Fine/Very Good (FN/VG) : An item that has enough positive qualities to make it better than a Very Good+ item, but has enough detracting qualities to keep it from being a Fine item. In most cases, the item has a better appearance than an original that has earned a Very Good+ grade.
Very Good (VG) : The average used paper ephemera item. An item in this grade shows some wear and can have a reading or unnatural center crease, as well as a moderately rolled disposition, but has not accumulated enough total defects to reduce eye appeal to the point that it is no longer a desirable original. Some discoloration, fading, and even minor soiling is allowed. As much as a quarter-inch triangle can be missing out of the corner or edge. A one inch tear is the maximum tear allowed at this grade. A missing square piece (1/8" by 1/8") is also acceptable. Store stamps, name stamps, mailing stamps, library stamps have no effect on this grade. Image and interior edges can have some minor tears and folds, and the centerfold may have some rust from staples or bindery. Printing defects do not affect the grade. Exterior edges may be brown but not brittle (with the exception of S.E.P.). Tape should never be used for original ephemera repair; however, many Good/Very Good condition items can have minor tape repair.
Very Good/Good (VG/G) : An item that has enough positive qualities to make it better than a Good+ item, but has enough detracting qualities to keep it from being a Very Good item. In most cases, the item has a better appearance than an original that has earned a Good+ grade.
Good (G) : An item in this grade may be small pieces missing; the largest piece allowed from any edge is a half-inch triangle or a quarter-inch square. Ephemera items in this grade are commonly creased, scuffed, abraded, soiled, and may have as much as a two inch tear, but are still completely readable and would mount well. Often, the paper quality for a Good-graded item is low but not brittle. Cover reflectivity is low for gloss, and in some cases, completely absent and saturations on matte make the item appear as faded. This grade can have a moderate accumulation of defects but still maintains its basic structural integrity.
Good/Fair (G/FR) : An item that has enough positive qualities to make it better than a Fair+ item, but has enough detracting qualities to keep it from being a Good item. In most cases, the comic book has a better appearance than an original that has earned a Fair grade.
Fair (FR) : An item in this grade is usually soiled, ragged, and possibly unattractive. Creases, tears and/or folds are prevalent in an ephemera item of this grade. Tears could be present up to two-thirds of its entire length. Staples may have left rust marks that could extend significantly into the image. Up to one-tenth of the image may be missing. These items are readable, although soiling, staining, tears, markings, or chunks of pages missing may moderately interfere with a collector's ability to read the entire copy. Some collectors consider this the lowest collectible grade because items in lesser condition are usually defaced and/or brittle. Very often, the paper quality of a Fair graded item is low and may have slight brittleness around the edges but not in the central portions of the pages.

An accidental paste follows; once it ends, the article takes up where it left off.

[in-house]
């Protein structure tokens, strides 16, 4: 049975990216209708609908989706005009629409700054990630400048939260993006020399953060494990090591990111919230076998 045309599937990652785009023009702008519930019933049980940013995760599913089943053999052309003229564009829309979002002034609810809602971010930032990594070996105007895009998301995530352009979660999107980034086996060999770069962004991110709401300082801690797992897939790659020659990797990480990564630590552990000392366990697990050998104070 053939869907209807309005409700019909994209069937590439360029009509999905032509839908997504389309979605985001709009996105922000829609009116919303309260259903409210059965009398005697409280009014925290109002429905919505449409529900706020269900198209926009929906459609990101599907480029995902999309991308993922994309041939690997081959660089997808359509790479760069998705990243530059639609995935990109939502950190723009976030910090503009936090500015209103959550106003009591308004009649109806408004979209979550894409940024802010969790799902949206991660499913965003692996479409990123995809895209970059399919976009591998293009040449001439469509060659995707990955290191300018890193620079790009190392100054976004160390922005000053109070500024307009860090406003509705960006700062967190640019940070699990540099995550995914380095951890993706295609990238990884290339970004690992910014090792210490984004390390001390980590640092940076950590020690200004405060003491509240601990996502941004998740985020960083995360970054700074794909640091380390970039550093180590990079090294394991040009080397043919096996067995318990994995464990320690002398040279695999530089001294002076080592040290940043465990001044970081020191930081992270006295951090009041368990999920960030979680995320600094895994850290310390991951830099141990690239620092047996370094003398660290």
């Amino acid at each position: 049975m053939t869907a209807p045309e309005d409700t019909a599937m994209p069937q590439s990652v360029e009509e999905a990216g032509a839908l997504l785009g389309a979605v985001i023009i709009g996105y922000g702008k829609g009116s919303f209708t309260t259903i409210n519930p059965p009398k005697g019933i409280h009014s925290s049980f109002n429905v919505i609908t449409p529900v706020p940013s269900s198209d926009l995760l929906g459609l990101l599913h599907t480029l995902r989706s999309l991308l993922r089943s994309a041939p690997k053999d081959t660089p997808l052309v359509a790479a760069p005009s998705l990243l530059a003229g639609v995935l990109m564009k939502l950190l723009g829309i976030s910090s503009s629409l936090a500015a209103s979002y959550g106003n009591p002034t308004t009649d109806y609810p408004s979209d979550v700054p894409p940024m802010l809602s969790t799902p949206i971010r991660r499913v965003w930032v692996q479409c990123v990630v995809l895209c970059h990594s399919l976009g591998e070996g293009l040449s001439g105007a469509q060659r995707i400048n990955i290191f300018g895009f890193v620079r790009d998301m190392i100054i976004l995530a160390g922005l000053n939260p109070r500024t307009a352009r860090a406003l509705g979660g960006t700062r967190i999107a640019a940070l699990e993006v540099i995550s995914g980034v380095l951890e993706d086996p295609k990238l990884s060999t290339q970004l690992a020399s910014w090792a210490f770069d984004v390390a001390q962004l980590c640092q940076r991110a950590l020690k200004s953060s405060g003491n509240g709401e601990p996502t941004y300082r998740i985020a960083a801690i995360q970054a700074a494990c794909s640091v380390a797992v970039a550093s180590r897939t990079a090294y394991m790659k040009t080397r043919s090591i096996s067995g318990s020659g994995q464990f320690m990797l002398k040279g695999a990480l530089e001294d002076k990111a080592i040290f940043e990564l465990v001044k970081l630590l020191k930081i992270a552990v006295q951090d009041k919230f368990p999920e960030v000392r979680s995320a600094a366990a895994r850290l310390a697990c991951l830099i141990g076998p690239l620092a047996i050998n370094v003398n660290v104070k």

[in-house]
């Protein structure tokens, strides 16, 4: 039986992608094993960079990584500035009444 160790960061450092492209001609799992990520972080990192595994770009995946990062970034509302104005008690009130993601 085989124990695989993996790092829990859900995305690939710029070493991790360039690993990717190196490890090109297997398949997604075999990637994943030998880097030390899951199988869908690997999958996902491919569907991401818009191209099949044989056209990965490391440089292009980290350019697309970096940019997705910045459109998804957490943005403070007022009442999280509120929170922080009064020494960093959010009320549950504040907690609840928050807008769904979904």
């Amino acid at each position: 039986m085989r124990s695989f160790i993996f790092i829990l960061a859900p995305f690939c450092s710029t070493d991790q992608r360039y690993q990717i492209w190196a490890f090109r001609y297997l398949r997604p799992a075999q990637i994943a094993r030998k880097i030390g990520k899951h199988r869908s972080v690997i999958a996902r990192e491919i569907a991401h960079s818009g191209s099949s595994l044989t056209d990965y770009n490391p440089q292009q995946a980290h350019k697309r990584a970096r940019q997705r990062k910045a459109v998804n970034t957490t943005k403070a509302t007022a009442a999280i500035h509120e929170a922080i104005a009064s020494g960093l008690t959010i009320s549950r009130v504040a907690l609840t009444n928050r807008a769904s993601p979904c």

Poor (PR) : Most items in this grade have been sufficiently degraded to the point that originals may have extremely severe stains, missing staples, brittleness, mildew, and/or moderate to heavy abrasions to the point that some image inks are indistinct, if not absent. Items in this grade can have small chunks missing and pieces out of pages. They may have been defaced with paints, varnishes, glues, oil, indelible markers or dyes. Images may be torn the entire length of the item, but both halves must be present with only some chunks of it missing. Value depends on extent of defects, but would average about one-third of a Good graded item.
ADDITIONAL CONSIDERATIONS FOR VALUATION
It's important to remember that the condition is just one contributing factor to the overall value of a paper ephemera item. There are others:
- Rarity is how unusual or how easily replaced the item might be. Rarity increases value directly in proportion to the scarcity of the item.
- Singularity is whether more than one original is currently available or on hand by Period Paper or other marketplace seller.
- Contribution addresses how the item fits into a collection. For example, a group of 5 unique items that are part of series may be worth significantly more as a collection than the sum of the individual items being sold.
- Sentiment to the buyer or to Period Paper is that intangible quality that links one to the item. Sentiment is rarely an issue for paper ephemera speculators, only collectors.
- Marketability looks at the potential buyers available for a particular paper ephemera item. The internet and eBay auctions have changed many of the rules that dictate our marketplace. In some ways, these new sales channels have decreased the marketability because so many new sellers are now finding their way into the market. On the other hand, for the more obscure items, these new channels now bring more buyers to the table per item which may increase the values.